Enabling Perfect Forward Secrecy Cipher Suites on F5 BigIP LTM

Every SSL connection begins with a handshake, during which the two parties communicate their capabilities to the other side, perform authentication, and agree on their session keys. The session keys are then used to encrypt the rest of the conversation (session), possibly spanning multiple connections. They are deleted afterwards. The goal of the key exchange phase is to enable the two parties to negotiate the keys securely; in other words, to prevent anyone else from learning these keys.

Several key exchange mechanisms exist, but, at the moment, by far the most commonly used one is based on RSA, where the server’s private key is used to protect the session keys. This is an efficient key exchange approach, but it has an important side-effect: anyone with access to a copy of the server’s private key can uncover the session keys and decrypt the conversation.

An alternative to the RSA-based key exchange is to use the ephemeral Diffie-Hellman algorithm, which is slower, but generates session keys in such a way that only the two parties involved in the communication can obtain them. No one else can, even if they have access to the server’s private key.1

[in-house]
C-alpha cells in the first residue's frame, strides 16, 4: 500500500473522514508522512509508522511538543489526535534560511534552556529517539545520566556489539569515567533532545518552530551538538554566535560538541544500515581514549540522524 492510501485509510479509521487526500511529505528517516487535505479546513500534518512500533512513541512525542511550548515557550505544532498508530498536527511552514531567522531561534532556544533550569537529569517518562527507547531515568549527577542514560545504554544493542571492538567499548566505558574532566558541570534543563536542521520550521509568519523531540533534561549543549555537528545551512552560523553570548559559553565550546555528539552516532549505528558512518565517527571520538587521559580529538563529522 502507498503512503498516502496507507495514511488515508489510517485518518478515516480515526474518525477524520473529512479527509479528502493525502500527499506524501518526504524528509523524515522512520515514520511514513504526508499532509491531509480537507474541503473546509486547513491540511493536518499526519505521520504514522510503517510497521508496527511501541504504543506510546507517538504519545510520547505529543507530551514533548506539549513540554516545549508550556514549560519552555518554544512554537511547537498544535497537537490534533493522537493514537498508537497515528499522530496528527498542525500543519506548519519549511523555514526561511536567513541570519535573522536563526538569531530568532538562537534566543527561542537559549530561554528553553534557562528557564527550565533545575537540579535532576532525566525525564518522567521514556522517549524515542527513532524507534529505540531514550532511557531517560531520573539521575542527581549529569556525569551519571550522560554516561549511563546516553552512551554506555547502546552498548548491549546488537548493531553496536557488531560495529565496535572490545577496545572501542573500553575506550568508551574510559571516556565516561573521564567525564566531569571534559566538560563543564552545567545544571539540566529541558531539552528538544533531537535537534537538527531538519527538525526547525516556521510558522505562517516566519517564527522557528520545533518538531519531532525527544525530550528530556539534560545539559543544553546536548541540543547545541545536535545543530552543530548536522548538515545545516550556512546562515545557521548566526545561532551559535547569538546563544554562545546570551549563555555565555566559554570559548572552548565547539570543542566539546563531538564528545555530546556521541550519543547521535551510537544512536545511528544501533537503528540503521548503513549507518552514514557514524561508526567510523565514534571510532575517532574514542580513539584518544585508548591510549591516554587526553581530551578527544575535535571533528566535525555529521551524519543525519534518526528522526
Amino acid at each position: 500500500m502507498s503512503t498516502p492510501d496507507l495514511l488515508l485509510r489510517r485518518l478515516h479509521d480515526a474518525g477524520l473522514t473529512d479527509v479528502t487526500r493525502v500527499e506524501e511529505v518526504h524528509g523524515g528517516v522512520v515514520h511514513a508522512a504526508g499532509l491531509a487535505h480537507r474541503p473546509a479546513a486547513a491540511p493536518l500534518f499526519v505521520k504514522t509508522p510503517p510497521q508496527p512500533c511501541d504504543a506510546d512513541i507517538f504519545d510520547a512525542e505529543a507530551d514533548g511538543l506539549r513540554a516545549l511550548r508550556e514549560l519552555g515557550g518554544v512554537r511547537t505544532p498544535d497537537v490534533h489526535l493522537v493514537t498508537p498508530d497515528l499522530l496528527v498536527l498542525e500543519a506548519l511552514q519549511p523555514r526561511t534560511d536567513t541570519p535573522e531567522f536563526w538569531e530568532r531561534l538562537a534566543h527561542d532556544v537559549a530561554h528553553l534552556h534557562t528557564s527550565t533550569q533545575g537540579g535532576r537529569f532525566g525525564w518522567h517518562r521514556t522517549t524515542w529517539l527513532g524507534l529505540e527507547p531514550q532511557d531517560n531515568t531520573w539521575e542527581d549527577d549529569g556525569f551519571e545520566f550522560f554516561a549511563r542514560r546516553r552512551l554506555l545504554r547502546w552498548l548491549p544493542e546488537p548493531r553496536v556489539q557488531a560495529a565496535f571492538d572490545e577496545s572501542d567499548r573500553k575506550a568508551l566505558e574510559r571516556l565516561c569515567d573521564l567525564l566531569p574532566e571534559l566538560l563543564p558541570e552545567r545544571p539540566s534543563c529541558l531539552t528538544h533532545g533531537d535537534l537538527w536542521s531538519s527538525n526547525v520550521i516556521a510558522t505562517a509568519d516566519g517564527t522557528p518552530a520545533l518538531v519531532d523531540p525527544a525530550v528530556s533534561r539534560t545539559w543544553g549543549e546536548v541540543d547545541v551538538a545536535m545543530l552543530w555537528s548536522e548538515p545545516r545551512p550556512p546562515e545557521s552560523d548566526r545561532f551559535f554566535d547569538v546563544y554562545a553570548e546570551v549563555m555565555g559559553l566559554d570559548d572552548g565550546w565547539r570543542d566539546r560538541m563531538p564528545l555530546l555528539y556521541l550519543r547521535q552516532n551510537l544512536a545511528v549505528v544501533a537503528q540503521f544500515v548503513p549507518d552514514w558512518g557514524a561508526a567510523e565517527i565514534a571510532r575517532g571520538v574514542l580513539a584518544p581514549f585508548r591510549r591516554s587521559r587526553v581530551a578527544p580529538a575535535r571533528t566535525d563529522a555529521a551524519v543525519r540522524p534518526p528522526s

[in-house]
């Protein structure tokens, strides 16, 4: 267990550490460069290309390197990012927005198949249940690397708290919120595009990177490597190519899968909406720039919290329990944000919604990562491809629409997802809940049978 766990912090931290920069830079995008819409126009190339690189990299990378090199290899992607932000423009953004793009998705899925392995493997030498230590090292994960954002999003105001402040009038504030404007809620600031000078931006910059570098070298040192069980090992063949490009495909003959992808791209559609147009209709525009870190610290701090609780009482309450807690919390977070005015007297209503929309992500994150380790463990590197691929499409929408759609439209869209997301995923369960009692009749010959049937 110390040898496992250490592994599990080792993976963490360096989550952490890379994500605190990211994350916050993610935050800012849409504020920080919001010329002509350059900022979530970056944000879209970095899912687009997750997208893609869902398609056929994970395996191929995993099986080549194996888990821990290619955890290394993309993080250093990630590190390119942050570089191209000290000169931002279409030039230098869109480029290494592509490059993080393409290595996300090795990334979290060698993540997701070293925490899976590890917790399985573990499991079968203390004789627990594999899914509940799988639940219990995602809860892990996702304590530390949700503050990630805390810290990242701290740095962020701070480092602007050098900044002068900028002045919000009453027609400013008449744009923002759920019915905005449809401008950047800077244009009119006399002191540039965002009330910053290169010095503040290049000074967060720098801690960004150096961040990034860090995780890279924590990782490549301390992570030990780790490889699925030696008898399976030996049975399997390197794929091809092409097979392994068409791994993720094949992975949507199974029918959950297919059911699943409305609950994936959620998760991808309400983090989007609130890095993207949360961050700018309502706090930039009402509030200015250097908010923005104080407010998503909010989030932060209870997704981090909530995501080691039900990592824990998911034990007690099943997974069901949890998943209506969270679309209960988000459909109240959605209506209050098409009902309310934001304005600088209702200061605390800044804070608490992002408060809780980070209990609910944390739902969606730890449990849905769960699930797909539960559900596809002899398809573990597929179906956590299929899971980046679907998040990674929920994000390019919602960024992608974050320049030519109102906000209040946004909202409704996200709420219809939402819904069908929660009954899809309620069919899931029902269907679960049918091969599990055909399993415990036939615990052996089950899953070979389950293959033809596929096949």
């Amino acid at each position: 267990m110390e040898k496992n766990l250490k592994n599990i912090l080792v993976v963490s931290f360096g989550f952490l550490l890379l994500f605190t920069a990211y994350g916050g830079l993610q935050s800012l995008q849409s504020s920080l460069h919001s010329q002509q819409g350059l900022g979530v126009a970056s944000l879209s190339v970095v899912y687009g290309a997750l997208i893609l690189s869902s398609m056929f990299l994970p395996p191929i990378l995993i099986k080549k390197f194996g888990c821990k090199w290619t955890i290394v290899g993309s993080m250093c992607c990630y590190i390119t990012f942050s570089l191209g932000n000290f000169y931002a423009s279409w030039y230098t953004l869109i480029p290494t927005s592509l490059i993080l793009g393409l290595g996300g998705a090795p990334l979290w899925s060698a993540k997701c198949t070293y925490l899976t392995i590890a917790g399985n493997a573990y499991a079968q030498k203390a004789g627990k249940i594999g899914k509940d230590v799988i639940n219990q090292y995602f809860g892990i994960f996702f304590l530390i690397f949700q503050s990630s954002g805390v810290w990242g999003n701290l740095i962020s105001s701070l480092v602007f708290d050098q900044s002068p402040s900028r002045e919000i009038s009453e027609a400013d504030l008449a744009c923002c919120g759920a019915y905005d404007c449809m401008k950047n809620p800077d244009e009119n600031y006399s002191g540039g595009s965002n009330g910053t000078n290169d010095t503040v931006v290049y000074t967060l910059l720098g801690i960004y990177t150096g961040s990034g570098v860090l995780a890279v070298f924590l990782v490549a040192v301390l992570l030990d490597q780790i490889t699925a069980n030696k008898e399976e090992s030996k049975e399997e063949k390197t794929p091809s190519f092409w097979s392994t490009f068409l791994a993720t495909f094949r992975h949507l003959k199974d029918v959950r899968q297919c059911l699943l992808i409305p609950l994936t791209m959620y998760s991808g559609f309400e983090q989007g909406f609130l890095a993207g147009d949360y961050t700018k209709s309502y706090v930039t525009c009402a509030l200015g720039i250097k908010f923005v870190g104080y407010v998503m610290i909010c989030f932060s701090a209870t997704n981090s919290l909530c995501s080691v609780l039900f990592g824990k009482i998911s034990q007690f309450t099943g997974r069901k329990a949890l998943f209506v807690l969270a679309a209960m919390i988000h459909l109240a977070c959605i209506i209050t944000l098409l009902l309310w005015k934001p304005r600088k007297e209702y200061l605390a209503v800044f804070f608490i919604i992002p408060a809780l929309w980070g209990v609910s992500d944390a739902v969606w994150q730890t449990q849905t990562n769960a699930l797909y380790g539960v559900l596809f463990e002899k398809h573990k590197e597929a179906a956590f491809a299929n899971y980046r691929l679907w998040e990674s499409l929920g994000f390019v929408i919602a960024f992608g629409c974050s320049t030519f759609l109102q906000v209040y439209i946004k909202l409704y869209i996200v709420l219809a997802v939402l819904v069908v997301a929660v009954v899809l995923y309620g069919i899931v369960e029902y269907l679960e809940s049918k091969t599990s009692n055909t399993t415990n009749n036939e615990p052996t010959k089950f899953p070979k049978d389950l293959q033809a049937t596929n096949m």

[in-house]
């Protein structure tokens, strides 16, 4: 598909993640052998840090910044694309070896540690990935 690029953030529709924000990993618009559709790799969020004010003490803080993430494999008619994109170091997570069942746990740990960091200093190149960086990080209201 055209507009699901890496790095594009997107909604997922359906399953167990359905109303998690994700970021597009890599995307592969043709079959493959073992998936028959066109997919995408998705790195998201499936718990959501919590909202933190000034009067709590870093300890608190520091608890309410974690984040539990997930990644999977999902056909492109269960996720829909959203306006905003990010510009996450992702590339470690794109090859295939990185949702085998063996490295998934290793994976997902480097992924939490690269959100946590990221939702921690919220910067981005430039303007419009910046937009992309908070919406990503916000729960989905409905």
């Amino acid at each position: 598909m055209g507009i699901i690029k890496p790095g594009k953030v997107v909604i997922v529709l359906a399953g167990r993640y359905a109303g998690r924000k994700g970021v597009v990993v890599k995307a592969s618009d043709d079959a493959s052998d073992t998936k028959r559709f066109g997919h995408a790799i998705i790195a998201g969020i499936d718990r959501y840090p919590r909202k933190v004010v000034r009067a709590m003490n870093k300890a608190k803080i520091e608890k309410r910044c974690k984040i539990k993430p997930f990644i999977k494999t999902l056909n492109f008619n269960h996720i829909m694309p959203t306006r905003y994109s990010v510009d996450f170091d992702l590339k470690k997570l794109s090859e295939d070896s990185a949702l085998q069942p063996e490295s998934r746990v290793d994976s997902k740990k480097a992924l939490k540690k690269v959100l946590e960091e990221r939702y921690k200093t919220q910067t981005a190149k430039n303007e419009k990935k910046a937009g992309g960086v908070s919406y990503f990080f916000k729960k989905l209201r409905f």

SSL supports forward secrecy using two algorithms, the standard Diffie-Hellman (DHE) and the adapted version for use with Elliptic Curve cryptography (ECDHE).

DHE is significantly slower
ECDHE too is slower, but not as much as DHE.

BIG-IP LTM F5 11.6.0

ECDHE+AES-GCM:NATIVE:!MD5:!EXPORT:!DES:!DHE:!EDH:!RC4:!ADH:!SSLv3:!TLSv1

This disables

  • SSLv3 is obsolete and insecure.
  • EXPORT causes weak DH key exchange parameter
  • SHA-1 cryptographic hash algorithm is considered too weak to be safely used as part of the public web PKI.

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